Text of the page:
Q: Is there an alternative to HRT to combat vaginal atrophy?

You say you have not been sexually active for several years, and that recently a Pap test was painful to endure. Your doctor diagnosed vaginal atrophy. For reasons of your own health history and your family’s, you’re reluctant to use HRT (systemic hormone replacement, now called HT for hormone therapy).

Vaginal atrophy is a condition we characterize as chronic and progressive. It will not improve on its own and will get more uncomfortable over time. Initiating treatment sooner than later is usually advisable. Many treatments (like vaginal moisturizers) that maintain vaginal health are not effective at restoring vaginal tissues.

If you want to try a vaginal moisturizer as a first step, I’d recommend Lubrigyn Cream as a good option. It contains hyaluronic acid and elastin to maintain and support the tissue structure. We have other options in our shop if you’d like to experiment.

You had to ask. Dr. Barb answered.Localized estrogen--applied vaginally--is among the most effective ways to restore the integrity of an atrophic vulva/vagina. I do understand your hesitation about systemic hormones, but localized hormones don’t carry the same risk factors (it’s an option for breast cancer survivors, for example). And if your only menopause symptom is vulva/vagina-related then a localized treatment option is usually a great choice.

Osphena, a non-estrogen oral, daily treatment, is another prescription option that has been effective for my patients in restoring vaginal comfort. Here’s a blog post I published when it was first approved, and I’ve been using it successfully in my practice since.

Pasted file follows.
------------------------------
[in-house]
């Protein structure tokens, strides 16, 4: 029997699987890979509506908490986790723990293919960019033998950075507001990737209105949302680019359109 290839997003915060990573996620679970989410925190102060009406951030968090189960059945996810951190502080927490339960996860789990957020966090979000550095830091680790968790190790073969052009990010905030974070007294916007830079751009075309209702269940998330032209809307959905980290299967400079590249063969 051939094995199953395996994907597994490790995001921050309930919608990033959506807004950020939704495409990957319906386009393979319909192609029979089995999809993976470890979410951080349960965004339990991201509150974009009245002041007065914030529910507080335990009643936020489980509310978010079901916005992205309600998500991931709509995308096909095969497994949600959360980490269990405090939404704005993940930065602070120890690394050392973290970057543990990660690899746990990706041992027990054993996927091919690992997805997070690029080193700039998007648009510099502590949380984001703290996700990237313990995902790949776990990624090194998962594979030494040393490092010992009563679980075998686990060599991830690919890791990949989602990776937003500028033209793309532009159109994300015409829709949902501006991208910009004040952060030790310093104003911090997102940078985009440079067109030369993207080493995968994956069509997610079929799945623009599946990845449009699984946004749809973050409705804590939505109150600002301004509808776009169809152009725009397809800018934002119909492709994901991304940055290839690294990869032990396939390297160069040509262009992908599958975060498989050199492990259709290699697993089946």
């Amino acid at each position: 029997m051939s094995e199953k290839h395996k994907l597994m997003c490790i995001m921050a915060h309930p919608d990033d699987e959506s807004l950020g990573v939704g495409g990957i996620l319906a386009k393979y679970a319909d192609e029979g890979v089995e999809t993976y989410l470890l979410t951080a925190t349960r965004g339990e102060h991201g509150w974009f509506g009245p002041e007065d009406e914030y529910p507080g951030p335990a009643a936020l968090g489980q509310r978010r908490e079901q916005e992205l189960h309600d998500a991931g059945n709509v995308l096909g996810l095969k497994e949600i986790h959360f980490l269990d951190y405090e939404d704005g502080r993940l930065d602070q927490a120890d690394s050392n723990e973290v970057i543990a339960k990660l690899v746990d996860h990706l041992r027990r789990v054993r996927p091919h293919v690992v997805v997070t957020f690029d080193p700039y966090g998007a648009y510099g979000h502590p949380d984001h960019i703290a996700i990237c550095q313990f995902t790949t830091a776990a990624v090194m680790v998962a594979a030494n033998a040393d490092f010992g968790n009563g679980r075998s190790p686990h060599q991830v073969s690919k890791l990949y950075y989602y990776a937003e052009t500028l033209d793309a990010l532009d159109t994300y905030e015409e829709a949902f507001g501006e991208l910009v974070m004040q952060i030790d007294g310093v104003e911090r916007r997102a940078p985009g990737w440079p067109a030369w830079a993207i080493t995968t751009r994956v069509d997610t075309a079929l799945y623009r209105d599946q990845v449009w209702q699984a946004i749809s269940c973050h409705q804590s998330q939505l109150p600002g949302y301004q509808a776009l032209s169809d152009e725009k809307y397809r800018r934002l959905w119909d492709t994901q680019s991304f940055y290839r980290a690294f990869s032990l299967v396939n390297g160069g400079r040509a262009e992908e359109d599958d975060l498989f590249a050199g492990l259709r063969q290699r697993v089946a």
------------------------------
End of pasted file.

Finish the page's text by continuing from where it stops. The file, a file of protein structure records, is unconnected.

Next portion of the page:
You also asked about the MonaLisa Touch treatment, which uses laser treatment to stimulate the vagina to make collagen and develop a new layer of vaginal tissue. I don’t have direct personal experience with it, but have investigated it for my practice and find the research compelling. Pain and side effects are minimal, and the treatment appears to provide relief to 85 to 90 percent of women who have it. Definitely worth discussing with your health care provider!

Your age seems to be young to consider never experiencing a normal sex life again! (I admit that my threshold for expectation rises with my own age, but more treatment options are available each year.) With some effort, I’m quite certain you can revive that part of your life.


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